“And you are quite right,” the other answered cordially. “I am Doctor Meunier, and I come from Paris.”

“What!” exclaimed the Selkirk physician excitedly. “Not Doctor Meunier, the famous cancer specialist and surgeon of the Salpêtrière Hospital!”

The other shrugged his shoulders protestingly.

“Well,” he smiled, a little embarrassed, “my name is certainly Meunier, and it is true that I have the honour to be connected with the institution you have mentioned.”

The reporter had a notebook in his hand.

“Gee!” he observed softly. “You don't mind, do you, Doctor Meunier? This looks like luck to me. I'm on the Evening Journal—Selkirk.”

“Ah—a reporter!” The dark eyes seemed to twinkle humorously from behind the heavy lenses. “I have met some—when I landed in New York. They were very nice. I liked them very much. Certainly, young man, why should you not say anything I have told you? You have my permission.”

“Fine!” cried the reporter enthusiastically. “And now, Doctor Meunier, if you'll just round out the story by telling us why the celebrated Paris surgeon is travelling in America with a hundred thousand dollars' worth of radium, I'll be glad I got panned on the story I went after this morning and so had to take this train back.”

“Panned?” inquired the other gravely.

“Yes.” The reporter nodded. “It blew up, you know.”

“Blew up! Ah!” The foreigner's face was at once concerned. “So! You were in an accident, then?”

“No, no,” laughed the reporter. “There wasn't anything in the story. It didn't have any foundation.”

“Again I learn,” observed the foreigner, with an amused drawl. He studied the reporter for an instant quizzically. “And so I am to supply the place of the panned story that blew up—is that it? Well, very well! Why not? I see no reason against it, if it will be of service to you. Very well, then. I have been summoned to Japan to attend a case of cancer—radium treatment—and I am on my way there now.” He smiled again. “I have noticed that American reporters are observant, and it may occur to you that I might have reached my destination quicker by way of Russia. As a matter of fact, however, I was in New York attending a convention when I received the summons. I cabled for the radium, and—well, young man, that pretty well completes the story.”

“Yes—thanks!” said the reporter. He wrote rapidly. “Operation on a Japanese?”

“Why, yes, of course—on a Japanese.”

“'Summoned,' you said. That listens as though it might be for one of the Emperor's family,” prodded the reporter shrewdly.

“I did not say so,” smiled the other imperturbably.

“And even if it were so——” He shrugged his shoulders significantly.

“I get you!” grinned the reporter. “Well, there's no harm in saying a 'High Personage' then, is there? That sounds good, and it would have to be some one on the top of the heap to bring a man like you all this way.”

“Let us be discreet, young man, and say—well, let us say, a member of prominent family,” suggested the other, still smiling.

“All right,” agreed the reporter. “I won't put anything over on you, I promise you. And now, doctor, tell us something more about radium, how it acts and all that, and how an operation is performed with it, and——”

The Hawk had apparently lost interest. He settled back in his chair, and picked up his previously discarded newspaper—yet occasionally his eyes strayed over the top of his newspaper, and rested meditatively on the little black handbag on the car floor beside the Frenchman's chair. The doctor from Selkirk, the reporter, and the French specialist talked on. The Limited reached the last stop before Selkirk. As the train pulled out again, the Hawk, as it were, summed up his thoughts.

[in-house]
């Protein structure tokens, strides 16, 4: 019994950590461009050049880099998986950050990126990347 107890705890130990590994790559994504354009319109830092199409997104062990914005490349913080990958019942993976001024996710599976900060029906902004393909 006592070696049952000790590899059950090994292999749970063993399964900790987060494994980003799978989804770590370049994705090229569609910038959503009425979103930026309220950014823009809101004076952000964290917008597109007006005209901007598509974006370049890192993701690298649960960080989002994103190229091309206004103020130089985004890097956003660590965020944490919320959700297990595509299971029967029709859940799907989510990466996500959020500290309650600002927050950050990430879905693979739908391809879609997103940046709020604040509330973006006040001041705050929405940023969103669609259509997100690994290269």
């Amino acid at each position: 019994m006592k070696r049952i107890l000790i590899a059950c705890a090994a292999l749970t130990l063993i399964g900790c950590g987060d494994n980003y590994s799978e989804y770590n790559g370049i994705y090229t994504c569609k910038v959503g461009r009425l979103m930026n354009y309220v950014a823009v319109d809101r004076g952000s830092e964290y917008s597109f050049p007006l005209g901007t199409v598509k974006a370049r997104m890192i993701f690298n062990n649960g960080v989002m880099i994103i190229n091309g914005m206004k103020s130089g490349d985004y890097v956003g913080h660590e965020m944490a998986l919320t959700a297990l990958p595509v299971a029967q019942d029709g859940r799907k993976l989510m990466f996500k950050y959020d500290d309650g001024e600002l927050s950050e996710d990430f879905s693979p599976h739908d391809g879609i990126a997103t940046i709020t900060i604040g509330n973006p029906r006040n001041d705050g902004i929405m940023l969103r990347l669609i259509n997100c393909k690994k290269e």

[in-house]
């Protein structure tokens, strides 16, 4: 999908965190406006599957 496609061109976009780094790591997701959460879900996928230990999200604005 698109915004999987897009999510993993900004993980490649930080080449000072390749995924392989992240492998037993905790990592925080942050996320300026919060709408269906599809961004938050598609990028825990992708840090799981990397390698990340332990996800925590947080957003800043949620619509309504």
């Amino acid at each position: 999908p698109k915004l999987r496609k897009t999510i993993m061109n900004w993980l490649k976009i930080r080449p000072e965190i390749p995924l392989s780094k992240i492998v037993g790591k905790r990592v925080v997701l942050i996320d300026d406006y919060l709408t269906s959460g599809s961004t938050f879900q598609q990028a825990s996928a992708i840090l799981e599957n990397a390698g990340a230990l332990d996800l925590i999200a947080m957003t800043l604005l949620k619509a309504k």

“A hundred thousand dollars,” confided the Hawk softly to himself. “Maybe it wouldn't be easy to sell, but it would make a very nice haul—a very nice haul. It would tempt—almost anybody. Yes, bad stuff to handle; the fences would be leery probably, because I guess every last grain on this little old globe is catalogued as to ownership, and they'd be afraid it would be an open-and-shut game that what they were trying to shove would be spotted as the stolen stuff—not that it couldn't be done though, at that! There's always somebody to take a chance—on a hundred thousand dollars! And what about the institution that owns it coming across big and no questions asked to get it back again? Yes, I guess it would make a nice haul—a very nice haul. I wonder——”

The conductor had entered the car, had said something that the Hawk had not caught—and now the French specialist was on his feet.

“How long did you say?” he demanded excitedly.

“I didn't say,” replied the conductor; “I only guessed—twelve hours anyway, and if we're through under twenty-four it'll be because some one has performed a miracle.”

“Twelve hours—twenty-four!” echoed the Frenchman wildly. “But, mon Dieu, I have not that to spare to catch my steamer for Japan in San Francisco!”

“But what's wrong, conductor?” asked the Selkirk doctor. “You haven't told us that.”

“The Rainy River bridge is out,” the conductor answered.

The Rainy River bridge! The Hawk reached into his pocket, withdrew his cigarette case, and made a critical choice of one of the six identical cigarettes the case contained.

“Out! How?” the doctor from Selkirk persisted.

“No details,” said the conductor; “except that it was blown up a little while ago and that they think it's the work of the Hawk's gang. They just got word over the wire at the last stop.”

“Jumping whiskers!” yelled the reporter. “Is that right, conductor?”

“Yes, I guess it's right, fast enough,” said the conductor grimly. He turned to the Frenchman. “It's tough luck, sir, to miss transpacific connections; but I guess that's the man you've got to thank for it—the Hawk.”

“The Hawk? What is that? Who is the Hawk?” The Frenchman had lost his poise; he was gesticulating violently now.